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Nutrition During Lactation
experience catch-up growth during infancy. Disease or injury may adversely affect nutrient utilization either directly by increasing rates of catabolism or urinary and fecal losses or indirectly by sequestrating a nutrient in tissue compartments.
Finally, other environmental influences, such as the degree of exposure to ultraviolet light (ordinarily from sunshine) in the case of the synthesis of vitamin D, may be important determinants of the nutritional status of the infant.
Plasma levels of 25-hydroxycholecalciferol (a vitamin D metabolite used as a measure of vitamin D status) in the mother are positively correlated with those in the neonate, providing evidence that maternal vitamin D status affects the infant's vitamin D stores (Hillman and Haddad, 1974; Hoogenboezem et al., 1989; Markestad, 1983; Markestad et al., 1983). Several investigators have found that plasma concentrations of 25-hydroxycholecalciferol in the neonate are within the normal range for adults (10 to 40 ng/ml) (Markestad, 1983; Roberts et al., 1981), whereas Ala-Houhala (1985) reported that 25-hydroxycholecalciferol plasma levels in Finnish neonates were abnormally low in winter (mean, <10 ng/ml) compared with the range of values found in summer (12 to 18 ng/ml, p < .001). These studies suggest that infants born to mothers with inadequate vitamin D status are highly dependent on a regular supply of vitamin D through diet, supplements, or exposure to ultraviolet light.
Plasma 25-hydroxycholecalciferol levels in unsupplemented breastfed infants have been compared with those of formula-fed infants or breastfed infants receiving approximately 10 µg of supplemental vitamin D per day. In six reports, plasma 25-hydroxycholecalciferol levels were substantially lower in unsupplemented breastfed infants (Ala-Houhala, 1985; Chan et al., 1982; Greer et al., 1982; Lichtenstein et al., 1986; Markestad, 1983; Roberts et al., 1981). Four studies (Ala-Houhala, 1985; Greer et al., 1982; Hoogenboezem et al., 1989; Markestad, 1983) have shown plasma levels of this compound at or below the lower limits of normal (≤10 ng/ml) (Nutrition Foundation, 1984) in the unsupplemented groups. Ala-Houhala (1985) reported that in the winter months, 10 of 18 unsupplemented breastfed infants had plasma levels of less than 5 ng/ml, which may lead to rickets (Nutrition Foundation, 1984). Despite reports of rickets in breastfed infants (Arnaud et al., 1976; O'Connor, 1977; Ozsoylu, 1977) and the low vitamin D content of human milk, breastfeeding has long been considered to be protective against rickets (Belton, 1986; Lakdawala and Widdowson, 1977).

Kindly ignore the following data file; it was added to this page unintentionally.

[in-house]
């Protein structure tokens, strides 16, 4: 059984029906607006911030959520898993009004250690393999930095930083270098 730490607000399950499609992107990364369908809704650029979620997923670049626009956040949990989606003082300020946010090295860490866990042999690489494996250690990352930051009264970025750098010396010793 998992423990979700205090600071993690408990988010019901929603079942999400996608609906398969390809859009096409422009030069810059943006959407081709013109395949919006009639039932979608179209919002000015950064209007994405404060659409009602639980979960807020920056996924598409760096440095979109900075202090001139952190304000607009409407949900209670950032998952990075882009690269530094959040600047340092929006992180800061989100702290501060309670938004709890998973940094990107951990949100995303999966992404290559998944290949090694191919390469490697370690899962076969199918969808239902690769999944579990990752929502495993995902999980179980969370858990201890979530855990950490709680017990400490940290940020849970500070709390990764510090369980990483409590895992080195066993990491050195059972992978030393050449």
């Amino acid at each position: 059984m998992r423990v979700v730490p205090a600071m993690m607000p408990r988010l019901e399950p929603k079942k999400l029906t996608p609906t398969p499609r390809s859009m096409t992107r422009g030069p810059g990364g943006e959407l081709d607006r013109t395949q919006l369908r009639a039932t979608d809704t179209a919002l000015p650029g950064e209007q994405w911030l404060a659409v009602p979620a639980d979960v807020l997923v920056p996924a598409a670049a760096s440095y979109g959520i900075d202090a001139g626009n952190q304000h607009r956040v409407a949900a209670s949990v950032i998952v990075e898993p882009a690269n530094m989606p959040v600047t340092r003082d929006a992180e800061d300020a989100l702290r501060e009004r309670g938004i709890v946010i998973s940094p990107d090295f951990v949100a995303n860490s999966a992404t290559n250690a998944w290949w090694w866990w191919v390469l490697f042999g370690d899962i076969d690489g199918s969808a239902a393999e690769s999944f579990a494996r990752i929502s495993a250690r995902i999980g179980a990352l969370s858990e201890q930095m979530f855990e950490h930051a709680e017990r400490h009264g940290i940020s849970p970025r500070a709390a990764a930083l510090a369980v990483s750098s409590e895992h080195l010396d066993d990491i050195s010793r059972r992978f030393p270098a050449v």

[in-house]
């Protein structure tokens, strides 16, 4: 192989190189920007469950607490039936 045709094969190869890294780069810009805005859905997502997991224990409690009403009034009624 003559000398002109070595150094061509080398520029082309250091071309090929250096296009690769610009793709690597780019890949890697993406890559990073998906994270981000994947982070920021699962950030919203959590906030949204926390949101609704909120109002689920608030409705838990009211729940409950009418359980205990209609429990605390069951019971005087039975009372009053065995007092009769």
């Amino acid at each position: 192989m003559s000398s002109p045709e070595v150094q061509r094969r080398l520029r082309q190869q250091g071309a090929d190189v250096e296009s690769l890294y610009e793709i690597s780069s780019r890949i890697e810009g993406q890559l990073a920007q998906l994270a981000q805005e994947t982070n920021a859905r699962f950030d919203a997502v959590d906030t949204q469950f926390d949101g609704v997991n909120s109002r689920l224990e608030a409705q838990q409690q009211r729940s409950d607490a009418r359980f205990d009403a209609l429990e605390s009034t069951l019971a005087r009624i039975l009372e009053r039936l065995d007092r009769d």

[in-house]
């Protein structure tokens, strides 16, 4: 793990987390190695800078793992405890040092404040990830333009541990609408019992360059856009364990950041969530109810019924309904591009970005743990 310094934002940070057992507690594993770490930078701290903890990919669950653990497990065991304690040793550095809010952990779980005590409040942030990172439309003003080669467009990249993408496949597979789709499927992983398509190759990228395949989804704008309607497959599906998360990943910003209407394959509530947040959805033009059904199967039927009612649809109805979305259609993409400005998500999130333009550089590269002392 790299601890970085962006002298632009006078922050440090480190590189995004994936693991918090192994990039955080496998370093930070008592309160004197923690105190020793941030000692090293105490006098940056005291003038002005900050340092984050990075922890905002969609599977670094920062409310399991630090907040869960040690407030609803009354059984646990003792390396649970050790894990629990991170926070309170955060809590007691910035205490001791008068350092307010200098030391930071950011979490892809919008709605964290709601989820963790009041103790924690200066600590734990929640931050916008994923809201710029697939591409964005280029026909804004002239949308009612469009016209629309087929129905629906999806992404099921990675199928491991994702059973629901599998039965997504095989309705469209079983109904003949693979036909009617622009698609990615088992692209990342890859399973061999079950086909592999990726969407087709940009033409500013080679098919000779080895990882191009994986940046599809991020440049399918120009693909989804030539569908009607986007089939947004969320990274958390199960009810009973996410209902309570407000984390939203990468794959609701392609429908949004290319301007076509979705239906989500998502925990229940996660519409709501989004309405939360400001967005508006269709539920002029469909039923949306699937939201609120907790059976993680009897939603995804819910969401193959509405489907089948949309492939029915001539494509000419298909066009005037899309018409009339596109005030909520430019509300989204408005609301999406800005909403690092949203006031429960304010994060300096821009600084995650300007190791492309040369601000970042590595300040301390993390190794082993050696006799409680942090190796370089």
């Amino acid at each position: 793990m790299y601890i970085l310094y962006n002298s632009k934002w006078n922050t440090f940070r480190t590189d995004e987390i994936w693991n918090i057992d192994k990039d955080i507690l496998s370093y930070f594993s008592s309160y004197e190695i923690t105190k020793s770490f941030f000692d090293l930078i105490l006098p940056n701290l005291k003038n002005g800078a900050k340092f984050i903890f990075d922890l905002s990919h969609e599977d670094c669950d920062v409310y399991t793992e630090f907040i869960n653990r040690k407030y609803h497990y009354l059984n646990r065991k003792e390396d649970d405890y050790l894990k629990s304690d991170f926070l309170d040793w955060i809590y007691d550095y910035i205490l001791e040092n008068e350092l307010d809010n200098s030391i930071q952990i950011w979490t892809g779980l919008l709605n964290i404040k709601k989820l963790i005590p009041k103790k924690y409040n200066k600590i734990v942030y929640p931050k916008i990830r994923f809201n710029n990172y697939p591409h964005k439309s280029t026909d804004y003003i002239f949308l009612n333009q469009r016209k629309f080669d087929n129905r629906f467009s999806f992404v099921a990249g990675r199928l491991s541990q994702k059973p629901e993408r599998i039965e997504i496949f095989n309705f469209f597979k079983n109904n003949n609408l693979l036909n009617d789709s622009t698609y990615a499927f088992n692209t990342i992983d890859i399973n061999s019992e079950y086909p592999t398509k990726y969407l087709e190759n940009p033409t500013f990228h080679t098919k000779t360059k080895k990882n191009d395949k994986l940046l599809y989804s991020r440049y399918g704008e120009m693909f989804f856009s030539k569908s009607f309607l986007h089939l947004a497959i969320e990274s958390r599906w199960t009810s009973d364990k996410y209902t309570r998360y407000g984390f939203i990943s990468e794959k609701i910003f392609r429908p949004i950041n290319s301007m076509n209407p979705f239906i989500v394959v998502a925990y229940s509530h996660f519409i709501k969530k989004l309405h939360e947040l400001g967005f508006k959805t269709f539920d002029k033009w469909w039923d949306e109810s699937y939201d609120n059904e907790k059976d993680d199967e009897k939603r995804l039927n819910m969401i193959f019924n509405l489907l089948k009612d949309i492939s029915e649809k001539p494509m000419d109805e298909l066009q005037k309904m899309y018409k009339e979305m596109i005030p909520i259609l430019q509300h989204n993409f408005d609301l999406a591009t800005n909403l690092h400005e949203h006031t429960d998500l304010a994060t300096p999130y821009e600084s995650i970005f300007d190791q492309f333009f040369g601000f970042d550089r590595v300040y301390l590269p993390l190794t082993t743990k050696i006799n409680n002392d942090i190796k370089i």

Breastfed infants require approximately 30 minutes of exposure to sunlight per week if wearing only a diaper, or 2 hours per week if fully clothed without a hat, to maintain normal serum 25-hydroxycholecalciferol levels (Specker et